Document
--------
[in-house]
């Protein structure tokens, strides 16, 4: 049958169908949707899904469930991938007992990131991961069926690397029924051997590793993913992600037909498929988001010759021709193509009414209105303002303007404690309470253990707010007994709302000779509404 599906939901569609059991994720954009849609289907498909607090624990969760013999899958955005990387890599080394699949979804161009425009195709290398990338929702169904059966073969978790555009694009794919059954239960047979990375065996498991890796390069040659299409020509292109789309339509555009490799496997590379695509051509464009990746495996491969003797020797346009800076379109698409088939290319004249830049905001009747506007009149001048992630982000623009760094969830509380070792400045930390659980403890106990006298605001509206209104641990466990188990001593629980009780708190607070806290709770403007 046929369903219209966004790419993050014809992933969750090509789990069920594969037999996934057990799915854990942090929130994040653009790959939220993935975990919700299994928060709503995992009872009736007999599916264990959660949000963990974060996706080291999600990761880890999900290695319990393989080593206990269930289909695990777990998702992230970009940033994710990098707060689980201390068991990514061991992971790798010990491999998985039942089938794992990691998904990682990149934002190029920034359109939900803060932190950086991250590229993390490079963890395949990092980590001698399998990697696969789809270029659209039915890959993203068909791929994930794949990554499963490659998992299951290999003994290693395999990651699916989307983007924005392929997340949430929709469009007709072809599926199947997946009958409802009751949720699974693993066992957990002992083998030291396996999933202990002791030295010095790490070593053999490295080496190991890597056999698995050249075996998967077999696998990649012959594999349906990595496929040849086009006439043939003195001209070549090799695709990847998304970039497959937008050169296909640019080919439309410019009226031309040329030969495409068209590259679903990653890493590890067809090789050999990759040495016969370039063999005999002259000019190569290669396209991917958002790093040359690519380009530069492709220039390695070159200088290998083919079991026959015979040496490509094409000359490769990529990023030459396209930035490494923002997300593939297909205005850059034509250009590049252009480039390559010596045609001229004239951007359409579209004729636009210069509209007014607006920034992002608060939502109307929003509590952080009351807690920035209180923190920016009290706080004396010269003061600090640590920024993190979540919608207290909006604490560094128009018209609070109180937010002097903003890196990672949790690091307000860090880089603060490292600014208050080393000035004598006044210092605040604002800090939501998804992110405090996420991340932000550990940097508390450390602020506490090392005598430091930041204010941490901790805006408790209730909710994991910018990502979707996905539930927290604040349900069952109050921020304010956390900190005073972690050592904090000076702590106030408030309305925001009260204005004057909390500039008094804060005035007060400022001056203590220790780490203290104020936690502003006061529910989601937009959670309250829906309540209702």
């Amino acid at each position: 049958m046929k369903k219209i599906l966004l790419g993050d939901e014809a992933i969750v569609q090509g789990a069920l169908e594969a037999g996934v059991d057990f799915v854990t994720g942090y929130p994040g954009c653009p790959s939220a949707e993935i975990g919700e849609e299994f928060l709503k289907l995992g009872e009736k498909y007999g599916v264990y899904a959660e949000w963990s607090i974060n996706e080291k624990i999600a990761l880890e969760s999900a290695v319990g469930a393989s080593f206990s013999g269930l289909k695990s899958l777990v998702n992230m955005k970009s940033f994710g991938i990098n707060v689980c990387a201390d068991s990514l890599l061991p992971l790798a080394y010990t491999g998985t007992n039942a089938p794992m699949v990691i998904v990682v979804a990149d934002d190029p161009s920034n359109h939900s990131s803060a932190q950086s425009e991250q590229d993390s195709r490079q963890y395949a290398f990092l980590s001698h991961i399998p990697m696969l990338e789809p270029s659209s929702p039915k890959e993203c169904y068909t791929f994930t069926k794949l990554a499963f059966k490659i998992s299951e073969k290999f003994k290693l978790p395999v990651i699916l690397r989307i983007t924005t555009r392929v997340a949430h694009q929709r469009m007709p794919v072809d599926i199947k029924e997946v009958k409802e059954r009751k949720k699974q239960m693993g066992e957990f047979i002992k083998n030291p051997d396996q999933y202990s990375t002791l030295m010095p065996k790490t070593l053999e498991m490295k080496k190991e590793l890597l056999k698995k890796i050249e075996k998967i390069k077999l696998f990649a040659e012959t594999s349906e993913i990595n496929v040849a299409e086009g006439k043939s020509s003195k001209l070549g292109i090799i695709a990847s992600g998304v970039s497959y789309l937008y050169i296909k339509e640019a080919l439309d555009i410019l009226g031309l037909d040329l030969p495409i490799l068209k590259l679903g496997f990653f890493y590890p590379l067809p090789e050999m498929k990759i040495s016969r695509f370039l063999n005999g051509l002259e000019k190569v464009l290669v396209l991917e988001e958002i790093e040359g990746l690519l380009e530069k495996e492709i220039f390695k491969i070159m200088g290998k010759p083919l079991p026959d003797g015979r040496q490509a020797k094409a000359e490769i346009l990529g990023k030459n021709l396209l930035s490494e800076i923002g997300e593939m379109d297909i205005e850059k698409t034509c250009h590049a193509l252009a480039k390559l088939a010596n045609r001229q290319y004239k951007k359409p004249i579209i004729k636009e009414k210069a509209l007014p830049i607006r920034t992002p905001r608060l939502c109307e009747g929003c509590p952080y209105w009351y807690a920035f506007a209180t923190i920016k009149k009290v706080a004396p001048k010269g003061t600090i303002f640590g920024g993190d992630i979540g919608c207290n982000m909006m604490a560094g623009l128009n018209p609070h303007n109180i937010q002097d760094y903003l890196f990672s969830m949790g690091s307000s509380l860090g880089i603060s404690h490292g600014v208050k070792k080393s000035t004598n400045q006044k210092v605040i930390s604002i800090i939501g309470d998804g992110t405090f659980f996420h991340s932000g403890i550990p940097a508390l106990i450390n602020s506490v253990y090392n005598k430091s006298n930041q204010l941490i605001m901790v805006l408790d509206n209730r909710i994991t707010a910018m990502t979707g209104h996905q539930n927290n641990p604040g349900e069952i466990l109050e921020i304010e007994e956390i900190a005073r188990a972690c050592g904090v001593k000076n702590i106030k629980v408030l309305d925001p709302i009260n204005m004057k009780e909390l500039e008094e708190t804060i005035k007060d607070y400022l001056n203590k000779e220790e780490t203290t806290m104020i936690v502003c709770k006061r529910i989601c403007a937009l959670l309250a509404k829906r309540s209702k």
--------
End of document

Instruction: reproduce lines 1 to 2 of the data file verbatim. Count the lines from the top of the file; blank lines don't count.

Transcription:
[in-house]
């Protein structure tokens, strides 16, 4: 049958169908949707899904469930991938007992990131991961069926690397029924051997590793993913992600037909498929988001010759021709193509009414209105303002303007404690309470253990707010007994709302000779509404 599906939901569609059991994720954009849609289907498909607090624990969760013999899958955005990387890599080394699949979804161009425009195709290398990338929702169904059966073969978790555009694009794919059954239960047979990375065996498991890796390069040659299409020509292109789309339509555009490799496997590379695509051509464009990746495996491969003797020797346009800076379109698409088939290319004249830049905001009747506007009149001048992630982000623009760094969830509380070792400045930390659980403890106990006298605001509206209104641990466990188990001593629980009780708190607070806290709770403007 046929369903219209966004790419993050014809992933969750090509789990069920594969037999996934057990799915854990942090929130994040653009790959939220993935975990919700299994928060709503995992009872009736007999599916264990959660949000963990974060996706080291999600990761880890999900290695319990393989080593206990269930289909695990777990998702992230970009940033994710990098707060689980201390068991990514061991992971790798010990491999998985039942089938794992990691998904990682990149934002190029920034359109939900803060932190950086991250590229993390490079963890395949990092980590001698399998990697696969789809270029659209039915890959993203068909791929994930794949990554499963490659998992299951290999003994290693395999990651699916989307983007924005392929997340949430929709469009007709072809599926199947997946009958409802009751949720699974693993066992957990002992083998030291396996999933202990002791030295010095790490070593053999490295080496190991890597056999698995050249075996998967077999696998990649012959594999349906990595496929040849086009006439043939003195001209070549090799695709990847998304970039497959937008050169296909640019080919439309410019009226031309040329030969495409068209590259679903990653890493590890067809090789050999990759040495016969370039063999005999002259000019190569290669396209991917958002790093040359690519380009530069492709220039390695070159200088290998083919079991026959015979040496490509094409000359490769990529990023030459396209930035490494923002997300593939297909205005850059034509250009590049252009480039390559010596045609001229004239951007359409579209004729636009210069509209007014607006920034992002608060939502109307929003509590952080009351807690920035209180923190920016009290706080004396010269003061600090640590920024993190979540919608207290909006604490560094128009018209609070109180937010002097903003890196990672949790690091307000860090880089603060490292600014208050080393000035004598006044210092605040604002800090939501998804992110405090996420991340932000550990940097508390450390602020506490090392005598430091930041204010941490901790805006408790209730909710994991910018990502979707996905539930927290604040349900069952109050921020304010956390900190005073972690050592904090000076702590106030408030309305925001009260204005004057909390500039008094804060005035007060400022001056203590220790780490203290104020936690502003006061529910989601937009959670309250829906309540209702």